I was hoping to capture the comet Swan in the very early dawn (comet C/2020 F8). This comet was only recently discovered at the end of March and it has been putting on an incredible show for people in the southern hemisphere. For us, in the northern hemisphere it is visible in the southeast, just above the horizon for only about an hour or so before sunrise which makes it difficult to detect. The tail of this comet is estimated to have an apparent length of 11 full moons! If you have a clear view of the eastern horizon with absolutely no trees, you maybe able to catch a glimpse of the comet located in the constellation Pisces just before sunrise. The comet will swing further and further north as it swings around the sun and reaches perihelion (closest point to the sun) on May 27.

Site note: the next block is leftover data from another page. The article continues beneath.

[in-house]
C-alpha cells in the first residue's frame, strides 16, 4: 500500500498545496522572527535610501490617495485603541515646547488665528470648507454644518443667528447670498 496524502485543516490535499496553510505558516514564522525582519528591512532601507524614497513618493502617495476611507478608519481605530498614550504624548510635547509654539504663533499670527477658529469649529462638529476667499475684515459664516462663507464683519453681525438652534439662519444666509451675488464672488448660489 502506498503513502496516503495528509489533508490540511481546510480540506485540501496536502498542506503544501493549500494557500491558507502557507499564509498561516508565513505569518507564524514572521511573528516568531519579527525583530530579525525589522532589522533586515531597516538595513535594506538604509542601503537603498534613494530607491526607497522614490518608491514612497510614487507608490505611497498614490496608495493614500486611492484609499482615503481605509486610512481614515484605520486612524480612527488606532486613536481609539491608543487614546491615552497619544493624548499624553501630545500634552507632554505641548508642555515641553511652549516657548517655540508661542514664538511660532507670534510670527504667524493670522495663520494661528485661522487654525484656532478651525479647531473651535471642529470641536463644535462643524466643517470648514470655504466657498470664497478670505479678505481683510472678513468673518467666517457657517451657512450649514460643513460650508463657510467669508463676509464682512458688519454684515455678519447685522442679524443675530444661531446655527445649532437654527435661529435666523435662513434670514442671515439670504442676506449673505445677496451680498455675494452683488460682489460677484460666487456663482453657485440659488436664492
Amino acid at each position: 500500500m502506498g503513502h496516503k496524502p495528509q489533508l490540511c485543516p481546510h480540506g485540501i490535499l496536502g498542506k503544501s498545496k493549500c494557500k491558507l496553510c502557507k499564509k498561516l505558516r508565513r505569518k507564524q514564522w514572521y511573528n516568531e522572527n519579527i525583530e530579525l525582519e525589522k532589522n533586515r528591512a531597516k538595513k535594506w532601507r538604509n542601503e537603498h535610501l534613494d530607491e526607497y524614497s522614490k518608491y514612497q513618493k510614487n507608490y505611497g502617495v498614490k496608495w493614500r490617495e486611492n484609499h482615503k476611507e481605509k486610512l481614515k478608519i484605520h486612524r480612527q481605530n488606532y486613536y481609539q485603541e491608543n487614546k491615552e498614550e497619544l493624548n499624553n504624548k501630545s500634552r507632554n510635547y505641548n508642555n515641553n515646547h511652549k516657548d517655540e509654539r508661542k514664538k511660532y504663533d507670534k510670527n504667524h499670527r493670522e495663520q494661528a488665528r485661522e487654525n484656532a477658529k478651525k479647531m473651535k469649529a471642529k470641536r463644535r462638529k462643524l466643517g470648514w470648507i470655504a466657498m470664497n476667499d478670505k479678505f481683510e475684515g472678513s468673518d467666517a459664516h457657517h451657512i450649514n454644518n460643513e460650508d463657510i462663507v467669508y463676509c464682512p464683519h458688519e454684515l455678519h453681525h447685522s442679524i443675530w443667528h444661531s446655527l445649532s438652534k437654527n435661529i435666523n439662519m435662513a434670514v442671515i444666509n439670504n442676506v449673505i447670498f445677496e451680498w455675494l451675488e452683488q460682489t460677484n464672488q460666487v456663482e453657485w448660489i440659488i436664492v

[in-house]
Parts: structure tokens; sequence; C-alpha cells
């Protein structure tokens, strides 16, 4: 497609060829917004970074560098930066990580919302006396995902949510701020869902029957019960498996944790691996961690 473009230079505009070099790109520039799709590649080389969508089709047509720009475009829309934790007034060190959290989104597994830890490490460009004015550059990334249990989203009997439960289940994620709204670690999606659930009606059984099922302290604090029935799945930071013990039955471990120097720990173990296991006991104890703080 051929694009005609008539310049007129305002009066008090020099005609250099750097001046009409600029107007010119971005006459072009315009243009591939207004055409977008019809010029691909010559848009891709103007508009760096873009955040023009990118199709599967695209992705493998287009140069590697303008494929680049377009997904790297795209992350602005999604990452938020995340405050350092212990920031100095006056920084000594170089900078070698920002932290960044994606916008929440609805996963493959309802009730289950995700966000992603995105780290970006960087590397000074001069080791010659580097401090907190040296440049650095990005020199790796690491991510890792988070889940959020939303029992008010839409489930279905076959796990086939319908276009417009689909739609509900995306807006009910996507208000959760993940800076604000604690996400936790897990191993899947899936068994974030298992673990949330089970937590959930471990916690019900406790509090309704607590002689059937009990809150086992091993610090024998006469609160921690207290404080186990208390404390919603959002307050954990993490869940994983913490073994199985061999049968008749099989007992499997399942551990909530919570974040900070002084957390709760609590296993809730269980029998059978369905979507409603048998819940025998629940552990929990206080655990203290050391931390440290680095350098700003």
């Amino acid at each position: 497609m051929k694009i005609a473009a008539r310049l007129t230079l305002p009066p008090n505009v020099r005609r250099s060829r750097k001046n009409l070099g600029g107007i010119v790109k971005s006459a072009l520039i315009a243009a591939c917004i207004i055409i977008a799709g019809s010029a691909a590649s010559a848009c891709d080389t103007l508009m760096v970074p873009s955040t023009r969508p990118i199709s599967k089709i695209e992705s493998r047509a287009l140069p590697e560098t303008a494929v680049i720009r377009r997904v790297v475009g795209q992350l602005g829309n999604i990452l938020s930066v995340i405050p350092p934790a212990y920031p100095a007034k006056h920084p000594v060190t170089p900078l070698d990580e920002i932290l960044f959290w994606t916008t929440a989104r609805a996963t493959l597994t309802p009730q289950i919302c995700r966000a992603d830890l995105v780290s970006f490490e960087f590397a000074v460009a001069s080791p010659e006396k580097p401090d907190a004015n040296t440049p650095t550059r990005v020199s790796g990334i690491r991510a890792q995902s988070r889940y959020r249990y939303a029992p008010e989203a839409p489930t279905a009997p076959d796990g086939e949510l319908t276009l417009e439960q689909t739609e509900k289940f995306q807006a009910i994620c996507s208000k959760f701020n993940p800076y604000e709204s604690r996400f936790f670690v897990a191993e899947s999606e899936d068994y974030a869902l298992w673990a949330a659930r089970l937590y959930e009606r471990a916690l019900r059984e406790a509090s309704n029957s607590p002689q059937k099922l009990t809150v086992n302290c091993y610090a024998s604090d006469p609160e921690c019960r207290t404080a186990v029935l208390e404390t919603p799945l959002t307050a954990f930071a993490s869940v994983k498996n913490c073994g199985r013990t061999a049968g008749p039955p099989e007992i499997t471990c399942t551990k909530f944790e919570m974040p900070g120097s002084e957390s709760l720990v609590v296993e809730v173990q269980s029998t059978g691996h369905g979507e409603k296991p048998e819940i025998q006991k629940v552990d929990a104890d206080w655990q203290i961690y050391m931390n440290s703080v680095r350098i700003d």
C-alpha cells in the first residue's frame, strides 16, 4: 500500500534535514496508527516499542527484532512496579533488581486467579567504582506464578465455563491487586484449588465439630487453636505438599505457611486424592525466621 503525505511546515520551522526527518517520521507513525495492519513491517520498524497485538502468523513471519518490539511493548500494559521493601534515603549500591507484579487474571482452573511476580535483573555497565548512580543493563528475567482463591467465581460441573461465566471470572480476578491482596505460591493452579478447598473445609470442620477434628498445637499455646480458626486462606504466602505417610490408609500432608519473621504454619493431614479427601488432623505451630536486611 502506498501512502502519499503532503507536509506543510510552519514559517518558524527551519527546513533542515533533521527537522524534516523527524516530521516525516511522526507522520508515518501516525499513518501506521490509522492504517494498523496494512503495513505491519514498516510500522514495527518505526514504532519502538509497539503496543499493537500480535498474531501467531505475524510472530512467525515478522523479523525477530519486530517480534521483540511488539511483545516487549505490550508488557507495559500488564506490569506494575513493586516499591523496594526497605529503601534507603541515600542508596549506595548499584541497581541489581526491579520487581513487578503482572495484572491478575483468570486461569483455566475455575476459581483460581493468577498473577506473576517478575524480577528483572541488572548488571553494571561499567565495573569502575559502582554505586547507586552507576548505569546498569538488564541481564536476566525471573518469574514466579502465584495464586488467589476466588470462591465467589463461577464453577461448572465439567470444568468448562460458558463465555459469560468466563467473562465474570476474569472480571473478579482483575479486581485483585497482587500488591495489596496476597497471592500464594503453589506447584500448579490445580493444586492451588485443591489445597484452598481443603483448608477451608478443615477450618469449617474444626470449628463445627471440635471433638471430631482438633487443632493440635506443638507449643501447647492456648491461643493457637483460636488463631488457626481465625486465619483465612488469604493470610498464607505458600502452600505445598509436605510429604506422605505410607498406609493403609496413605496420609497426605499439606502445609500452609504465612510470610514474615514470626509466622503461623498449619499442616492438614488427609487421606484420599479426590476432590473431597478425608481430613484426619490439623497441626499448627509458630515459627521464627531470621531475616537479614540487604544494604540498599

Unfortunately on Tuesday morning (12 May) the moon was closed to 3rd quarter (at Waning Gibbous 68%), therefore there was too much moon light to see the comet.
I used my Nikon D7500 with the Nikon DX AF-S NIkkor 55-300mm and the Tamron 17-35mm F/2.8-4 Di OSD lenses at the Cape Lookout National Seashore facility on Harkers Island.
I started out taking photographs of the night sky using the wide-angle lens (Tamron 17-35mm).
On May 12th, the Mars, Saturn, and Jupiter can be seen near the moon.
Next the sunrise. I got to say, the sunrise was awesome. I used the Nikon NIkkor 55-300mm lens for those photographs.